After accounting for traditional risk factors, the hazard ratio for heart failure with HIV was 1.81.

In addition, ongoing replication of the virus led to a significantly higher risk of heart failure.

"On the other hand, if HIV replication is well controlled, then the risk of heart failure is closer to that seen among HIV-uninfected persons," Butt said.

The exact mechanism by which HIV infection is linked to heart failure remains unclear, but possible explanations include the direct effects of the HIV infection, antiretroviral treatment that leads to an increased risk of coronary heart disease, and nutritional deficiencies.

"Our results suggest that HIV itself is playing an important and independent role," Butt and her colleagues wrote.

The message for HIV care providers is clear, though.

"Be on the lookout for early signs of heart failure in HIV-infected persons, even if there is no history of preceding coronary heart disease," Butt told Reuters Health.

"Controlling HIV well may reduce the risk of heart failure."

Apr 29
'Only one polio case detected in India this year'
Addressing a workshop sponsored by the World Health Organisation (WHO) on Acute Flaccid Paralysis (AFP),Ludhiana District Immunisation Officer Dr K S Saini said: "Out of 55,000 cases of AFP, only 42 cases were found suffering from polio last year. This year, only one polio case has been detected in India, in Kolkata."

He said: "Any child under 15 years of age and suffering from paralysis has two stool samples taken and sent to Kasauli for tests, on the basis of which it becomes clear whether polio is the cause of paralysis."

Dr Puneet Juneja of the civil surgeon's office said: "It has been observed that an acute lack of awareness has led to parents refraining from administering polio drops to children. In the workshop, master trainers from seven districts have been trained, who will further train health staff at grassroot level to raise awareness."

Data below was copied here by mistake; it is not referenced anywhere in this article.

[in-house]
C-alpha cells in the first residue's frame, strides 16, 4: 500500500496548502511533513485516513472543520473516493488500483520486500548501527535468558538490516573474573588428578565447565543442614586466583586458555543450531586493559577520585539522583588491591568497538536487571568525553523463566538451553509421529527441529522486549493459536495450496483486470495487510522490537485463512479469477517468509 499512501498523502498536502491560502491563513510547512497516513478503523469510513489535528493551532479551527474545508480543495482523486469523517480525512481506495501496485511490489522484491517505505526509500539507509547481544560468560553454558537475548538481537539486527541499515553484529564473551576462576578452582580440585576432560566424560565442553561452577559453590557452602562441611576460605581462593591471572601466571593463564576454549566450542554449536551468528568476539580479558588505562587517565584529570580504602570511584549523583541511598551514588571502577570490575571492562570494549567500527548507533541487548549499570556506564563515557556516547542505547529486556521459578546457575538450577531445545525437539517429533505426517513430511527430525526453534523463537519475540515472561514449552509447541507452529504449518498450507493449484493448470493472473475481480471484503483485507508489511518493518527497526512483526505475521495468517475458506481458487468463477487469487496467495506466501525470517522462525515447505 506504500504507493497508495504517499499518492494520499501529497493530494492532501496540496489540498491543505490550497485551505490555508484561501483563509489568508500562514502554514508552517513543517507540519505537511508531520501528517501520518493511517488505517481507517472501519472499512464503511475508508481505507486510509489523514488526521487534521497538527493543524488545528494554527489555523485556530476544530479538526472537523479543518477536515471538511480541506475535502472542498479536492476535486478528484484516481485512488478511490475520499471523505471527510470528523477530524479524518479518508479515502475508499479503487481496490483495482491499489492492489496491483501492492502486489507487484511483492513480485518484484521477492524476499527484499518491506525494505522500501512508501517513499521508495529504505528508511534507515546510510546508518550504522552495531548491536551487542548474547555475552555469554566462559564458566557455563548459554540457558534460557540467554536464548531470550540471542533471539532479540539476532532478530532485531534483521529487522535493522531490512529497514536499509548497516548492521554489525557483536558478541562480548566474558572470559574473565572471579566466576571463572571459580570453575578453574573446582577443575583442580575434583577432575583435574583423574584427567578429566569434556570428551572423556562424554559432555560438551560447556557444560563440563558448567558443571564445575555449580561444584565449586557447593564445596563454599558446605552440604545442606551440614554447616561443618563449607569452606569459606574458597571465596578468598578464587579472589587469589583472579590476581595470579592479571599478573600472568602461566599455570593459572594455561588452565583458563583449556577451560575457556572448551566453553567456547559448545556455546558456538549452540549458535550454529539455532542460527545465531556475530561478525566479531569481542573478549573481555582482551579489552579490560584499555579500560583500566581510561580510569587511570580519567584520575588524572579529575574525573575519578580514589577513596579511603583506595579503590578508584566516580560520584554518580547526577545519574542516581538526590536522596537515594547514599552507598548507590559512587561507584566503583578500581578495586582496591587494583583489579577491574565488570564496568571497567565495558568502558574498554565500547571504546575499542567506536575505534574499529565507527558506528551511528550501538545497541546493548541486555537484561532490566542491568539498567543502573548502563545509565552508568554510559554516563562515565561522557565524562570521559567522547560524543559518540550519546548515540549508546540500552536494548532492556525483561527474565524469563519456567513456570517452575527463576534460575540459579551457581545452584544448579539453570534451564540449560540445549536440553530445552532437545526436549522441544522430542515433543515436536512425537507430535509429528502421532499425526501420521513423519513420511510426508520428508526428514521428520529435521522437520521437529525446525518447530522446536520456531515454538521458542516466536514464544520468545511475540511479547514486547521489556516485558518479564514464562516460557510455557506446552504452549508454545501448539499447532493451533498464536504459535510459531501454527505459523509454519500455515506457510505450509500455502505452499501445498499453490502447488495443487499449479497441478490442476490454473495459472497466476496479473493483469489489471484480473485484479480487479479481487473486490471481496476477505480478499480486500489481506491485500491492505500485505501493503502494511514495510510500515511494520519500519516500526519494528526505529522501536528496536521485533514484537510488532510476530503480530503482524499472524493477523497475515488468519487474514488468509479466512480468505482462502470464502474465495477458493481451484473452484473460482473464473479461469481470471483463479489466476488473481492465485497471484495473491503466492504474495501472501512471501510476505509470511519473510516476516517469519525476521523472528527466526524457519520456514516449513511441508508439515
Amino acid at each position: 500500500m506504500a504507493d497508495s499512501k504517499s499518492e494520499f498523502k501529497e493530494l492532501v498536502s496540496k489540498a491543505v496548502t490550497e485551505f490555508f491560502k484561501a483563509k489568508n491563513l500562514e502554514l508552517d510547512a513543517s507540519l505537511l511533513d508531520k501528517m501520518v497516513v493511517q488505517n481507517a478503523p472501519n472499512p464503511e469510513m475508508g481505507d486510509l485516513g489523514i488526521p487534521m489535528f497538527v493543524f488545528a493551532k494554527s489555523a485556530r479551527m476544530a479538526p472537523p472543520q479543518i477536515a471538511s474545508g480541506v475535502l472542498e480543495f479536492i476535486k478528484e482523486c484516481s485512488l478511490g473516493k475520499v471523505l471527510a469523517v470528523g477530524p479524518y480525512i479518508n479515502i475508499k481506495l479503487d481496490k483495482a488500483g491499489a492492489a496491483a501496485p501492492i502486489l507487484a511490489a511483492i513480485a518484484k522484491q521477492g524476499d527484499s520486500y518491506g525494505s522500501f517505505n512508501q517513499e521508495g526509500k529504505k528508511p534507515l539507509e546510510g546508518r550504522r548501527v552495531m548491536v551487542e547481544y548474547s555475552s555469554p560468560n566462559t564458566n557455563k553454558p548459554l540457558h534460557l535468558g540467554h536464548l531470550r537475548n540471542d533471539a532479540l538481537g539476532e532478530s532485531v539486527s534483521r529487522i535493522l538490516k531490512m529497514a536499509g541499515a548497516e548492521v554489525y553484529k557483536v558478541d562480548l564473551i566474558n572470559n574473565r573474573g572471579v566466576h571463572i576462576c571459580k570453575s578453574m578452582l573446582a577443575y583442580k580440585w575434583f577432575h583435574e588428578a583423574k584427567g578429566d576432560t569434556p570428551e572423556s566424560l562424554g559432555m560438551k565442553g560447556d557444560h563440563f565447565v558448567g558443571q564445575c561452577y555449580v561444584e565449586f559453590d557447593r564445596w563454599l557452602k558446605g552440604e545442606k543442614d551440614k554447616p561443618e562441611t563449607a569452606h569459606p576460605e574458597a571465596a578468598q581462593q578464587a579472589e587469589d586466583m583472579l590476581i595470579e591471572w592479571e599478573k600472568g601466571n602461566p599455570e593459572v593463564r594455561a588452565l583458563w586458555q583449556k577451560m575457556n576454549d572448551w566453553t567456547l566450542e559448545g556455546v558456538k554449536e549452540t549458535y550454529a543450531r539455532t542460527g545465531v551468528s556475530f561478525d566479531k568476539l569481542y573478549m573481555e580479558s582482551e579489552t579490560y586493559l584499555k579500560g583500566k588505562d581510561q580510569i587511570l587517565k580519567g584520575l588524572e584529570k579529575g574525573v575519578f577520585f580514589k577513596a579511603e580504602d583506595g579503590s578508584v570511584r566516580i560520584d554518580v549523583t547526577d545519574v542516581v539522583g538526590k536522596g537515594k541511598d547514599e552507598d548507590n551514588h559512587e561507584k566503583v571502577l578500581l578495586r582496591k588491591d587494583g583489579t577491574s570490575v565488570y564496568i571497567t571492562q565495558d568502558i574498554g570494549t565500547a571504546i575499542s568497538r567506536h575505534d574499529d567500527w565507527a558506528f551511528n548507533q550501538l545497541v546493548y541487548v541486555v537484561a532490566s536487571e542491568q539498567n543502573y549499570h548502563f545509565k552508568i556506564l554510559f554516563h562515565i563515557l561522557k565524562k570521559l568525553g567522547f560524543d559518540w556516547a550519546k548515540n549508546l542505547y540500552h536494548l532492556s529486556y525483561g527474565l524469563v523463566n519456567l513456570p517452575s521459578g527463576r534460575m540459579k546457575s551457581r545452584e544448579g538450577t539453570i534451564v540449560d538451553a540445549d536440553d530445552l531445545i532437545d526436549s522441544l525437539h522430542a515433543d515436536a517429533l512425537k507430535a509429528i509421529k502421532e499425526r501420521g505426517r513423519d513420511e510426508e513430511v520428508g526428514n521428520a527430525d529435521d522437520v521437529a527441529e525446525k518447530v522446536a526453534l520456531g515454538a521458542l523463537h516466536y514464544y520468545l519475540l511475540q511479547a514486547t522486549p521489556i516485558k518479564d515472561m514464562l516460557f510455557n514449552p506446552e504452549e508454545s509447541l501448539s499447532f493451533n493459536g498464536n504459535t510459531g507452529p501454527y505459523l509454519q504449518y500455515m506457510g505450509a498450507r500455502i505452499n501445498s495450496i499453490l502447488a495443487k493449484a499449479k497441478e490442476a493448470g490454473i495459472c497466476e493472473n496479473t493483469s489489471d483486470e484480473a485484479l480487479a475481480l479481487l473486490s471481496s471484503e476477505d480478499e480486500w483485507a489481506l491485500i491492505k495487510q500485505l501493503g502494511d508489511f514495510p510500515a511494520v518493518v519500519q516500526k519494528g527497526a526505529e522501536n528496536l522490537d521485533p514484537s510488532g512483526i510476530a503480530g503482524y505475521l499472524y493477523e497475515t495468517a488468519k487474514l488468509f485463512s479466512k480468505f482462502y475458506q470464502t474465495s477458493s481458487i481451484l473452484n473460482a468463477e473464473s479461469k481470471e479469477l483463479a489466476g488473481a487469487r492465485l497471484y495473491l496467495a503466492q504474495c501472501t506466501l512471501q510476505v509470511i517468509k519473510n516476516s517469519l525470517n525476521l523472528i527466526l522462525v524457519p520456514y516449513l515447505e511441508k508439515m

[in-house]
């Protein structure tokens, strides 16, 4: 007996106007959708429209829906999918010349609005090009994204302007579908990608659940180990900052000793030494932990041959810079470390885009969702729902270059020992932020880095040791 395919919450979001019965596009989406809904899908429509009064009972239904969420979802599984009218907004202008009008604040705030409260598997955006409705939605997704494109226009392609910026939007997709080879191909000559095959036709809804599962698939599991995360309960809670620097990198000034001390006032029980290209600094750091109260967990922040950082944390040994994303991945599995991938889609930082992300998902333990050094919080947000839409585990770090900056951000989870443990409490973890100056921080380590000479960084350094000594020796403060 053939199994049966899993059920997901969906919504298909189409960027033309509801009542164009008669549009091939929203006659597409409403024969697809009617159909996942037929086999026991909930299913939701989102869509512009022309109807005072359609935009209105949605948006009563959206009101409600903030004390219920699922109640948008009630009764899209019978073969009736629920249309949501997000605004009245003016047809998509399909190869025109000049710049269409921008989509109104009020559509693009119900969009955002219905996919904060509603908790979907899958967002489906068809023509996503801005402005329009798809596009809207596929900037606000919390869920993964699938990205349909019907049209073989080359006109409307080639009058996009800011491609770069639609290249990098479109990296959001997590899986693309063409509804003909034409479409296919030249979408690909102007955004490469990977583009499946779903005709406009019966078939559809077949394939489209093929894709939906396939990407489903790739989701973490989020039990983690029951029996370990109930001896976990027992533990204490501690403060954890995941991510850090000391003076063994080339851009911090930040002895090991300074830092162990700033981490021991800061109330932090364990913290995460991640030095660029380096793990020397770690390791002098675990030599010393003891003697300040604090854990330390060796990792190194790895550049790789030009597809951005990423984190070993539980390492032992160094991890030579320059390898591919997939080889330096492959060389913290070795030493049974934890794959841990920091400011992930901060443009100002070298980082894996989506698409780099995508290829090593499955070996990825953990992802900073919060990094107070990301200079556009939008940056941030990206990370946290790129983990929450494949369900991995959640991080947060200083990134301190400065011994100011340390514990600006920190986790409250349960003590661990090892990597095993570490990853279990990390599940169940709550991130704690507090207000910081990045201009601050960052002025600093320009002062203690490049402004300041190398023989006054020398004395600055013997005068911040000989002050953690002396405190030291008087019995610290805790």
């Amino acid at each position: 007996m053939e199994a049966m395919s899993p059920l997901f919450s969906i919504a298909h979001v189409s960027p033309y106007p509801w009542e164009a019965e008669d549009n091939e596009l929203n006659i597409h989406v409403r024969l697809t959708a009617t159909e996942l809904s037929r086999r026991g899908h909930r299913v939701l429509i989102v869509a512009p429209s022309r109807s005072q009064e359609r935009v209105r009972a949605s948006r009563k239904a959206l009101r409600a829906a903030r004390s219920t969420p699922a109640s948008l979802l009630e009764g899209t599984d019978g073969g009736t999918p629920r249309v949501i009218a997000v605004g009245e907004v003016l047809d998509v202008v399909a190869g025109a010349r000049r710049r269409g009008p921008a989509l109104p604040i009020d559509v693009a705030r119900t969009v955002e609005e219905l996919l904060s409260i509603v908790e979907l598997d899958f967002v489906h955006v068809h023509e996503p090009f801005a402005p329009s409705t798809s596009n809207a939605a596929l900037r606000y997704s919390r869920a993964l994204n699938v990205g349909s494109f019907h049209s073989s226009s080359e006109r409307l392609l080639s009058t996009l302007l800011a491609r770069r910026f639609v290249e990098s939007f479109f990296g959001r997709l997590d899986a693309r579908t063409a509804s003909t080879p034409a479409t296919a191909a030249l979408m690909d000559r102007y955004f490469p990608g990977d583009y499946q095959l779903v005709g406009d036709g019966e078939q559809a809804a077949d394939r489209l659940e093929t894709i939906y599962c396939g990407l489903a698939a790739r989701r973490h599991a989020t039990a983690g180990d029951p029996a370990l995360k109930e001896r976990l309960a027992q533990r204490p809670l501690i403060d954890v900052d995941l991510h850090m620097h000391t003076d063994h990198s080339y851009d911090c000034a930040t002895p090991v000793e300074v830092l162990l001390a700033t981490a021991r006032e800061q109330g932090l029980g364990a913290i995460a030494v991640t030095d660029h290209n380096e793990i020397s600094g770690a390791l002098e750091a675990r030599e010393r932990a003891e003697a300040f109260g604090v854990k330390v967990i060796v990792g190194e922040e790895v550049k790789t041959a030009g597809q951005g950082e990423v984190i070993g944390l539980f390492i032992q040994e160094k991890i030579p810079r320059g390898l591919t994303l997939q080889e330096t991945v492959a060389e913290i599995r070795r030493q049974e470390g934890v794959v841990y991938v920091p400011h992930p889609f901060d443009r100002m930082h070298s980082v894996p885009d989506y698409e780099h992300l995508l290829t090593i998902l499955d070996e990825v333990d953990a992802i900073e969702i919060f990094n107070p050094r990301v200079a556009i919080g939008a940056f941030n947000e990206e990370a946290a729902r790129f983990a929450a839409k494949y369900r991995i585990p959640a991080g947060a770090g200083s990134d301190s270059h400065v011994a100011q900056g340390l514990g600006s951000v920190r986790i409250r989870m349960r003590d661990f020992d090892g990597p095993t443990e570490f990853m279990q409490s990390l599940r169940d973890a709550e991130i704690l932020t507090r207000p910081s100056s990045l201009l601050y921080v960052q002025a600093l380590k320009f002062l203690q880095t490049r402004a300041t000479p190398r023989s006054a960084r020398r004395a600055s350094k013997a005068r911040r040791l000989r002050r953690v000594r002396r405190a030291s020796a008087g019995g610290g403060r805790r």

The aim of this workshop was to teach master-trainers how to detect and eradicate an AFP case out of the population. These workshops are part of the National Surveillance Program of WHO and are being organised in Amritsar, Bathinda and Ludhiana.

Apr 27
Anti-Depressants Boost Brain Cells After Injury in Early Studies
Jason Huang, M.D., and colleagues undertook the study after noticing that patients with brain injuries who had been prescribed anti-depressants were doing better in unexpected ways than their counterparts who were not taking such medications. Not only did their depression ease; their memory also seemed improved compared to patients not on the medication.

"We saw these patients improving in multiple ways -- their depression was improved, but so were their memory and cognitive functioning. We wanted to look at the issue more, so we went back to the laboratory to investigate it further," said Huang, associate professor of Neurosurgery and chief of Neurosurgery at Highland Hospital, an affiliate of the University of Rochester Medical Center.